Frazier was hitting .083 (3-35) this season in Pittsburgh before being released by the Pirates in May.

The fact of the matter is the United States Olympic baseball roster consists of a bunch of AA and AAA players mixed in with washed-up former big-leaguers.

South Korea Olympic Baseball Team

Technically still the defending champs after winning a gold medal in Beijing (2008), South Korea strolls into Tokyo as the third betting favorite. As opposed to appointing recognizable names like Shin-Soo Choo and Seeing-hwan Oh, manager Kim Kyung-moon opted for mostly younger players who are in their prime.

In other words, the current faces of the KBO League are the ones representing South Korea in the Summer Olympics.

Of all the baseball players to watch at Yokohama Stadium, make sure to keep an eye on first baseman Baek-Ho Kang. The 21-year-old phenom is going bonkers this season slashing a video-game-like .398/.495/.571 across 309 plate appearances.

Mexico Olympic Baseball Team

The Mexican team is here by virtue of besting the Americans in the third-place game at the 2019 Premier12. Guided by a roster littered with players with extensive MLB resumes, I’d be intrigued to toss a few bucks down on Mexico landing on the podium.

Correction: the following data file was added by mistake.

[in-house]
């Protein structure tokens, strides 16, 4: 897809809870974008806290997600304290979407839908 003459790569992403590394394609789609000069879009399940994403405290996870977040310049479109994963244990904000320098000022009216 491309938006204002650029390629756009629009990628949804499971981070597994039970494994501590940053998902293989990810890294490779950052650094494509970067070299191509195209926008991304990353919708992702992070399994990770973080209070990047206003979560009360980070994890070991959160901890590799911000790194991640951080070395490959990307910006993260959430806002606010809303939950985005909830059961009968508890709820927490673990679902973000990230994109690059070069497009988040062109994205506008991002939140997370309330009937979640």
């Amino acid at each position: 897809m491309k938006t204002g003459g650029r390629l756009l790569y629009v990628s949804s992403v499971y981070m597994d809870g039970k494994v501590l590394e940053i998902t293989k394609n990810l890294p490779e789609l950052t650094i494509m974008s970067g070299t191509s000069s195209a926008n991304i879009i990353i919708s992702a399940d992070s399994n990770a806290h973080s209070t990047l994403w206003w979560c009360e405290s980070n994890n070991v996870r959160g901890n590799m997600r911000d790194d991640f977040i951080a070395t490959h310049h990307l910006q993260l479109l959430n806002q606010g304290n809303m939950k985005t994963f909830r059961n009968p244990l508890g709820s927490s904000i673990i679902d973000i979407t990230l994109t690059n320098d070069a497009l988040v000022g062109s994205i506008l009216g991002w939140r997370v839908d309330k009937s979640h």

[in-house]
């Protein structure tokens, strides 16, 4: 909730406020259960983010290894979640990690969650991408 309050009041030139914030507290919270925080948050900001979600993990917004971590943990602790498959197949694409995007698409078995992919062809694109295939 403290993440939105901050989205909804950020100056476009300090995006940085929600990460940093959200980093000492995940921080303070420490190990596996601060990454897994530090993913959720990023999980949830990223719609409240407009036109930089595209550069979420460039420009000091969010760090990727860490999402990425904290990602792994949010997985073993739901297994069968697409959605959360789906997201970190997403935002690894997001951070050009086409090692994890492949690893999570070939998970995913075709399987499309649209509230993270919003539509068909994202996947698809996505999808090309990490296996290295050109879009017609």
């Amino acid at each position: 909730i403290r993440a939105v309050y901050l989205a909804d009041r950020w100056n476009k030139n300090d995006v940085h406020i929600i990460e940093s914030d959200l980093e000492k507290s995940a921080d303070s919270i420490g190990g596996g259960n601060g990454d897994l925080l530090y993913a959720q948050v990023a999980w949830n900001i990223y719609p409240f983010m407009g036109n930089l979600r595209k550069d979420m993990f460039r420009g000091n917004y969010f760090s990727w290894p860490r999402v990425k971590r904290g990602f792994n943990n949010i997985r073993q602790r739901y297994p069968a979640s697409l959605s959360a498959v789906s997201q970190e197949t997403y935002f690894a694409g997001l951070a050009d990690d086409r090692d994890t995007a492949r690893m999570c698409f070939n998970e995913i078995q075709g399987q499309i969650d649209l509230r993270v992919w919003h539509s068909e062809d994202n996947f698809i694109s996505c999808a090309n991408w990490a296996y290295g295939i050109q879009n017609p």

Adrian Gonzalez might be 39 and well past his prime, but his left-handed bat can still provide timely hits on the big stage.

Outfielder Joey Meneses currently plays in the Red Sox farm system and is amid a fantastic campaign in AA. In just 186 ABs, Meneses is hitting .301 and has accounted for 10 homers and 43 RBI.

Dominican Republic Olympic Baseball Team

Melky Cabrera blasted a two-run jack against Venezuela in the WBSC Final Qualifier (6/26/21) to help the D.R. secure their first trip to the Summer Olympics since 1992. The final team to stamp their ticket to Tokyo, this Dominican Republic team is for real. Specifically in the outfield.

Joining Melky in one corner of the OF is Jose Bautista. Rejuvenated for this experience, this is the same Jose Bautista who once hit 54 homers in a Major League season.

Perhaps the most electrifying bat in the Dominican Republic lineup belongs to the third member of the starting outfield, Julio Rodriguez. The Mariners outfield has been balling out and is up to #5 on the latest board of the top 100 MLB prospects.

Betting on Other Sports at the Olympics

Betting on baseball at the Olympics is just the tip of the iceberg. The number of betting opportunities in Tokyo is endless as there are tons of new sports at the Summer Games.

We’re covering the Olympic basketball games here and have writers digging knee-deep into other events. Here’s a taste of some of the other Olympic sports you can bet on.

Michael Wynn
Michael Wynn

As a former Division I collegiate golfer, Michael Wynn loves writing about golf. He's also an expert in most of America's most popular sports, writing extensively for GamblingSites.com on football, basketball, and baseball.

Michael's a Las Vegas native and has been with the company since 2017.

More Posts by Michael Contact Michael Michael on Twitter



Back to top